Rio’s Mongolian wrangle prefigures bigger fight over smaller spoils
Mongolians do not always do what foreigners think they should. The warriors of Genghis Khan pinged arrows from a distance at adversaries who had pencilled “pitched battle” into their day planners. This was unsporting but effective. Now, Mongolia’s new prime minister, Saikhanbileg Chimed, has announced a referendum by text message on whether to develop further his nation’s plentiful mineral resources.
This news will exasperate Rio Tinto, which indirectly owns a majority stake in the vast Oyu Tolgoi copper mine in the South Gobi. The Mongolian government has 34 per cent. The partners have been bickering over how to split a $900m cost overrun on the first, open-cast phase of the project. About $4bn needed to develop a second, underground phase hangs on them resolving their differences.
Financial folk tend to expect political obstacles to dissolve in response to economic expediency. Under that world view, Mr Saikhanbileg’s non-binding poll is a populist gesture presaging a handshake with Rio’s Sam Walsh. That may understate the complexity of politics in an immature democracy with qualms over the “resource curse” — the distorting effect mineral wealth can have on civil institutions.
Nor is Rio alone in wrestling with such issues. Multinationals are recalibrating their expectations of paybacks from investments in response to plunging commodity prices. The penny will not yet have dropped for many governments.
When it does, they, like the Mongolians, may begin to feel taxation of resource developments is a safer bet than the risk-sharing arrangements popular at the top of the cycle.
The phlegmatic Mr Walsh delivered the first phase of Oyu Tolgoi, albeit behind schedule. He is now said to be “talking robustly” to the Mongolians about the second phase. Not too robustly, one hopes. Genghis built pyramids from the skulls of people he seriously disagreed with.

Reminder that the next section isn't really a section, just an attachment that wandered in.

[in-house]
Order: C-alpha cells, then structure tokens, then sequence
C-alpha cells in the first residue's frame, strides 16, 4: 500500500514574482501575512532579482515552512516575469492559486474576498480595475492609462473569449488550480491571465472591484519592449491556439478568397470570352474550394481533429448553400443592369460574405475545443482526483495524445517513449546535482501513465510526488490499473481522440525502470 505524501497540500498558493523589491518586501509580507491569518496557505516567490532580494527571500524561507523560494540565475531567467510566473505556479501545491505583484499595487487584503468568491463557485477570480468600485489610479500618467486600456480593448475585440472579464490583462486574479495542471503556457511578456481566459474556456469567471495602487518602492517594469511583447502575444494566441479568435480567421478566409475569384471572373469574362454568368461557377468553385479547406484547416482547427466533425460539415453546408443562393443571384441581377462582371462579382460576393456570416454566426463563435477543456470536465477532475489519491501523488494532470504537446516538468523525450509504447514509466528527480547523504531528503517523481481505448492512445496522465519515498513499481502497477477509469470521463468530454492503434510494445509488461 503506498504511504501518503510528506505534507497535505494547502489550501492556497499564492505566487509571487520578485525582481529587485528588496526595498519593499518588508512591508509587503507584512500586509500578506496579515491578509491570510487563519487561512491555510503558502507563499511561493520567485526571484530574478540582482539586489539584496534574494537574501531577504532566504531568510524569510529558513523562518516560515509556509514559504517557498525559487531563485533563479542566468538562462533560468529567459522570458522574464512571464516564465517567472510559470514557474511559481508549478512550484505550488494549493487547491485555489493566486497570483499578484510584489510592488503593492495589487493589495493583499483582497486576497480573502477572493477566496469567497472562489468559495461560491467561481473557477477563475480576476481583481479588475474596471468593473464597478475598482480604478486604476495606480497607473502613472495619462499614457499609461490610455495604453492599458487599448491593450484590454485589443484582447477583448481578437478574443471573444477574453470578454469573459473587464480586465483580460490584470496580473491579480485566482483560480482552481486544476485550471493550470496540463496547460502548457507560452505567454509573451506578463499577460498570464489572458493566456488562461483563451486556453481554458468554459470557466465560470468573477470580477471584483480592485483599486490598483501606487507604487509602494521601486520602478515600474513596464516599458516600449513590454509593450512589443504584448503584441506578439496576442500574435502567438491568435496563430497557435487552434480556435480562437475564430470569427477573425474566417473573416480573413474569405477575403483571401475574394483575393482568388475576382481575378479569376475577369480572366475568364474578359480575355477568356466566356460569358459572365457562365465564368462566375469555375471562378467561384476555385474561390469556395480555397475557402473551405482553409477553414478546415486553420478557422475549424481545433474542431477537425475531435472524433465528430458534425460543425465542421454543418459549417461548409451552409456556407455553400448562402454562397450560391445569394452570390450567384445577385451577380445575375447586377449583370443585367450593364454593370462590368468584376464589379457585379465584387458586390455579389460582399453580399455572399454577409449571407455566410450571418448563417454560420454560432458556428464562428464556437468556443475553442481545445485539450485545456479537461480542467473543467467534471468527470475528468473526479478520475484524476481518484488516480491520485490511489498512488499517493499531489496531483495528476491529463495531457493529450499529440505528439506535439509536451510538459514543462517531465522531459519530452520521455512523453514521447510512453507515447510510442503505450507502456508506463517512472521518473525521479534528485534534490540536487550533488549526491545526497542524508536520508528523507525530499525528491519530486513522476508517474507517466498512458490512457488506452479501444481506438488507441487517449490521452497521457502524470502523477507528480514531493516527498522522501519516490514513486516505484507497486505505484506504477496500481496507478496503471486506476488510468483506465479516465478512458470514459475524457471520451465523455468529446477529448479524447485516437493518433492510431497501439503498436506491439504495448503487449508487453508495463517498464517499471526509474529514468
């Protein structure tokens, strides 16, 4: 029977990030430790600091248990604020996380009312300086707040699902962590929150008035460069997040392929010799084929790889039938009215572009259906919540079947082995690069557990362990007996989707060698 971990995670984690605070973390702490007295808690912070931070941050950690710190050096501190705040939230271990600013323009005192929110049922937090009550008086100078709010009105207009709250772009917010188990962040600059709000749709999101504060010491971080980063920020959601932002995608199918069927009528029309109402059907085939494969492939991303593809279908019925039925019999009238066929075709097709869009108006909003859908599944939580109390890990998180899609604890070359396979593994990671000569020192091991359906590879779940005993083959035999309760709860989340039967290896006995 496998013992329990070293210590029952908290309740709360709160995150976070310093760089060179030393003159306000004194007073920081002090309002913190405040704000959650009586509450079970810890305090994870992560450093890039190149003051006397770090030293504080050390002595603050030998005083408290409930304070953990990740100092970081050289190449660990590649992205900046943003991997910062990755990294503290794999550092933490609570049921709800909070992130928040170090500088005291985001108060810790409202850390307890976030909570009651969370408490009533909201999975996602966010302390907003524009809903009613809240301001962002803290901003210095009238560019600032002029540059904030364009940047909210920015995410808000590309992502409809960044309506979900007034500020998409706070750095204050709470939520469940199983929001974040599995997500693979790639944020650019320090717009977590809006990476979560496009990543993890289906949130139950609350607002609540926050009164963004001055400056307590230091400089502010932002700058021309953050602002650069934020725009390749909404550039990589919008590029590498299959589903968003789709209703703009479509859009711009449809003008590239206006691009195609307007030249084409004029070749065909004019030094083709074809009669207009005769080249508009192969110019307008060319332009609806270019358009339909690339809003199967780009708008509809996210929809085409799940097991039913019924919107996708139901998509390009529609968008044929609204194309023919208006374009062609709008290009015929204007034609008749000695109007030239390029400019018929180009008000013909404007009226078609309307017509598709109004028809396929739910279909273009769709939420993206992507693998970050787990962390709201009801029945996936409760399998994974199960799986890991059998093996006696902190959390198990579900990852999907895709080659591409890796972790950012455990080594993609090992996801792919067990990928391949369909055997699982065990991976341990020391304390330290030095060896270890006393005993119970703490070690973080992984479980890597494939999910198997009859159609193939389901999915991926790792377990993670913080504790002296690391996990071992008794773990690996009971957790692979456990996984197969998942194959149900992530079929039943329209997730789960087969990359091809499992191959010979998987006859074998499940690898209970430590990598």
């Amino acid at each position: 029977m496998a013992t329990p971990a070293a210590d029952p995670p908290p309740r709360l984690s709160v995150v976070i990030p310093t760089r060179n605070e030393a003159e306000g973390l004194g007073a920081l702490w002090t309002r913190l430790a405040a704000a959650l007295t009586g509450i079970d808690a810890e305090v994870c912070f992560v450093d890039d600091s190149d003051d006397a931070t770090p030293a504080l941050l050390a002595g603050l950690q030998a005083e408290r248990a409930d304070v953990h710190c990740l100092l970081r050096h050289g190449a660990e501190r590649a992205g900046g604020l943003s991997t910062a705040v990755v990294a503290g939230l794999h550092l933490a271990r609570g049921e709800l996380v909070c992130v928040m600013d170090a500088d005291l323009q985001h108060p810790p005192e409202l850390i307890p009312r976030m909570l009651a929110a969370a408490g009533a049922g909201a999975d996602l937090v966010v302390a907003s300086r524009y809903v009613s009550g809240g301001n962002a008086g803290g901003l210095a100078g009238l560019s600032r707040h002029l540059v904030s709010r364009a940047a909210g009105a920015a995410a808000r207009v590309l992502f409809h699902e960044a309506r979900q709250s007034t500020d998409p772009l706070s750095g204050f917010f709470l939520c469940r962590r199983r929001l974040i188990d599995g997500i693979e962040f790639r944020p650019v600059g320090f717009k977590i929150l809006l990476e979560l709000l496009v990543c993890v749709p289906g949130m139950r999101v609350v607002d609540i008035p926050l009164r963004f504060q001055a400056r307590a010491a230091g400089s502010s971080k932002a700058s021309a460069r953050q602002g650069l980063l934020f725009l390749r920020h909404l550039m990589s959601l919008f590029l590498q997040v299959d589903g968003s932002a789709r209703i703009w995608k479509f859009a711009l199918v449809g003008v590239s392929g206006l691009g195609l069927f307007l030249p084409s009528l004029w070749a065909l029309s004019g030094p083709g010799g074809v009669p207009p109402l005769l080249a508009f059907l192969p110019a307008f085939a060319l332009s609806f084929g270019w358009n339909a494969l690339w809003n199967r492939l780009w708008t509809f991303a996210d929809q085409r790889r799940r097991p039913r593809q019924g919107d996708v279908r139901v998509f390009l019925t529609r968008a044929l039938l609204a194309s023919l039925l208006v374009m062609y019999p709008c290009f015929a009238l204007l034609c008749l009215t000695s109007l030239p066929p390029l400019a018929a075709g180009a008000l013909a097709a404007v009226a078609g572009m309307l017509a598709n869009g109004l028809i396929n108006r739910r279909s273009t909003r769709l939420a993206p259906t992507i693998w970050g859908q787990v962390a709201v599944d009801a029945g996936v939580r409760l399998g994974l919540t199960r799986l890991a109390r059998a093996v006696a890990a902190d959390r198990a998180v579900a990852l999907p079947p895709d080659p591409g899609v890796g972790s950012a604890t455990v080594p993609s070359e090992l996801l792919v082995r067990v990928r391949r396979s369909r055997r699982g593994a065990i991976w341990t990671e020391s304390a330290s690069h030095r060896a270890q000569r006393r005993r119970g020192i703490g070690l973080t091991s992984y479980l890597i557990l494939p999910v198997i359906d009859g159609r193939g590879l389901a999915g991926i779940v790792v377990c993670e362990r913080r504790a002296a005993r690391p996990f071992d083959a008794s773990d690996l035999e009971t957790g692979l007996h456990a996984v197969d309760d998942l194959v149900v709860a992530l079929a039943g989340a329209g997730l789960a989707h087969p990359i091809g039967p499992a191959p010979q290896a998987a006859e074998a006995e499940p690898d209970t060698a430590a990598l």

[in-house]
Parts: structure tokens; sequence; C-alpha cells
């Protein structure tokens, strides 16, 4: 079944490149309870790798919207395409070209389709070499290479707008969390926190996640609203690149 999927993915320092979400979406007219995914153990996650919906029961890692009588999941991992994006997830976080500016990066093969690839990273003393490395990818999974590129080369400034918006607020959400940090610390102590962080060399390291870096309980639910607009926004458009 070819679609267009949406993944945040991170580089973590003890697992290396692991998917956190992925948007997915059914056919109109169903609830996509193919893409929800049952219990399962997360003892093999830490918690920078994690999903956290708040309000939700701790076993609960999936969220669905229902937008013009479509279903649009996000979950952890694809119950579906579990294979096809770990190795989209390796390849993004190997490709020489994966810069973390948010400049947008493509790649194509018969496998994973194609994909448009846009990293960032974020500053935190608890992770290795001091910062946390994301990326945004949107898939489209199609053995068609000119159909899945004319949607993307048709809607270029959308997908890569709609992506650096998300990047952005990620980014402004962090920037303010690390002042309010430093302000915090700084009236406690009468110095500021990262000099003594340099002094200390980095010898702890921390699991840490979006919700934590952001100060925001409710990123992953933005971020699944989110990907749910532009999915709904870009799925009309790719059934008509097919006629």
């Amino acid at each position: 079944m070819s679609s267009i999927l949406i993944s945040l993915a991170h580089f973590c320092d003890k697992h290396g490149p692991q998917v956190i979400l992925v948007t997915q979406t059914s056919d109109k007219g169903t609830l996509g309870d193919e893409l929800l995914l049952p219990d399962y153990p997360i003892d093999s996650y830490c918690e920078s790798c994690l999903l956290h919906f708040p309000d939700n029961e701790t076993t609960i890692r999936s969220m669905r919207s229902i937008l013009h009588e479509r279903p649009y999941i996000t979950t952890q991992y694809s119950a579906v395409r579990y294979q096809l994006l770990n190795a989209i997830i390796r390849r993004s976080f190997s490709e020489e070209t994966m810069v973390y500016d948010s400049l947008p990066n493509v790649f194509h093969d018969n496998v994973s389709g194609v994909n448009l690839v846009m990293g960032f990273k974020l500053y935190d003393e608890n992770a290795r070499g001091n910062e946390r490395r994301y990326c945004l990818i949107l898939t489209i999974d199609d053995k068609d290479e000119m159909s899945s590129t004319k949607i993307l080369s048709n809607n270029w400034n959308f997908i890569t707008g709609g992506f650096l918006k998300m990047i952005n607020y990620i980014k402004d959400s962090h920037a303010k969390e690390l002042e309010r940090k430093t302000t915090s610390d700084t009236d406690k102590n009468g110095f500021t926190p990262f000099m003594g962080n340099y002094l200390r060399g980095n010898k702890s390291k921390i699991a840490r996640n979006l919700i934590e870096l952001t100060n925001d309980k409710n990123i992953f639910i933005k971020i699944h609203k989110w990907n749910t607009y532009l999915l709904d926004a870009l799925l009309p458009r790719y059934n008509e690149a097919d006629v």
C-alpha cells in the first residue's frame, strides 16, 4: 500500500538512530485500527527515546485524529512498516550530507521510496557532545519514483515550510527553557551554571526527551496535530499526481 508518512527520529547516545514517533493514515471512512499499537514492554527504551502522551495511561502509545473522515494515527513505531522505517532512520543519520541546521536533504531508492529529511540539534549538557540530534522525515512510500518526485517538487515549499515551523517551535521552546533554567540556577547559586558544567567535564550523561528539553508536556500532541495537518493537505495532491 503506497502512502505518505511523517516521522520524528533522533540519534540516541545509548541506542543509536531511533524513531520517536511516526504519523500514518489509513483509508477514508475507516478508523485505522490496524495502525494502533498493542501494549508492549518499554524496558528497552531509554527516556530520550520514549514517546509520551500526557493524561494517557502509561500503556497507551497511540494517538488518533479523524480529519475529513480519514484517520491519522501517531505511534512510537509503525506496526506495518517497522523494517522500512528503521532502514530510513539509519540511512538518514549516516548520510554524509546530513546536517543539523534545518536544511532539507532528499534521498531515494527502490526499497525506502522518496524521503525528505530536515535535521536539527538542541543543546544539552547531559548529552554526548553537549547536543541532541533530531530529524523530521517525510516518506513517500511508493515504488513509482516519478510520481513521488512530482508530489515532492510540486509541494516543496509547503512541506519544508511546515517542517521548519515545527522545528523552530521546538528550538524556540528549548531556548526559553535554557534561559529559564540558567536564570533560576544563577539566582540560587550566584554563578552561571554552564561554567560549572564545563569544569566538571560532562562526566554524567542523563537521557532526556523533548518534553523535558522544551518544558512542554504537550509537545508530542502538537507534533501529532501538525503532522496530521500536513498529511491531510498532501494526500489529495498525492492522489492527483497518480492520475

Let them drink crude. Weak sales of spirits in Russia and Venezuela, countries hit by low oil prices, were one reason for disappointing first-half results from Diageo. The company is a bellwether for global consumer confidence. This is flagging. Middle-income drinkers splash out on a splash of Johnnie Walker scotch or Smirnoff vodka when the economic going is good. Cheaper booze drowns their sorrows in uncertain times.
Operating profits before exceptionals were £221m lighter because of the strength of the pound. At constant currencies, growth was just 1 per cent. Add in a £145m provision for settling a Korean tax dispute, and you are left with an 18 per cent dent in earnings per share.
Forex and fractious taxmen are beyond Diageo’s control. A deeper worry is that some of the brands it has created and cultivated may be languishing. Sales of Johnnie Walker fell 14 per cent, adjusted for forex. Smirnoff dropped 7 per cent.
Diageo’s strategy has been to invest in brand perceptions and push up prices, a process with the tongue-twisting title of “premiumisation”. These interims suggest anti-premiumisation is at work in some of its markets. For example, finance director Deirdre Mahlan says Captain Morgan rum is now too far ahead of the competition in the US.
Premiumisation gears up profits when economic growth is accelerating, particularly in emerging markets. But it has scope to create a hangover when the reverse applies. Chief executive Ivan Menezes has therefore inherited a tough assignment from expansionary predecessor Paul Walsh. His job is to adjust Diageo’s mission to a world that has less to celebrate and less to spend on celebrations.
A company that makes measuring kit can be expected to be punctiliously precise. This certainly applies to Renishaw, to the irritation of the City.
Co-founder Sir David McMurtry has decreed information is shared with everyone, or not at all. So Renishaw issues updates rather than nudging analysts’ forecasts around. The share price thus hops about like a Mexican jumping bean on a hotplate. For example, an update that prefigured Thursday’s stunning half-year results lifted the stock 19 per cent in a day this month.
Sir David is chairman and chief executive, in contravention of corporate governance best practice. Yet Renishaw is shooting the lights out, almost as if compliance was irrelevant to performance. Profits before tax almost doubled to £56.6m, as Asian manufacturers flocked to buy gear needed to make metal cases for smartphones and tablets.
No one tells Sir David what to do, then? Almost no one. Reportedly he does not live in the high-tech mansion he built, because his wife does not like it. In a healthy marriage, no man is a hero or despot to his missus.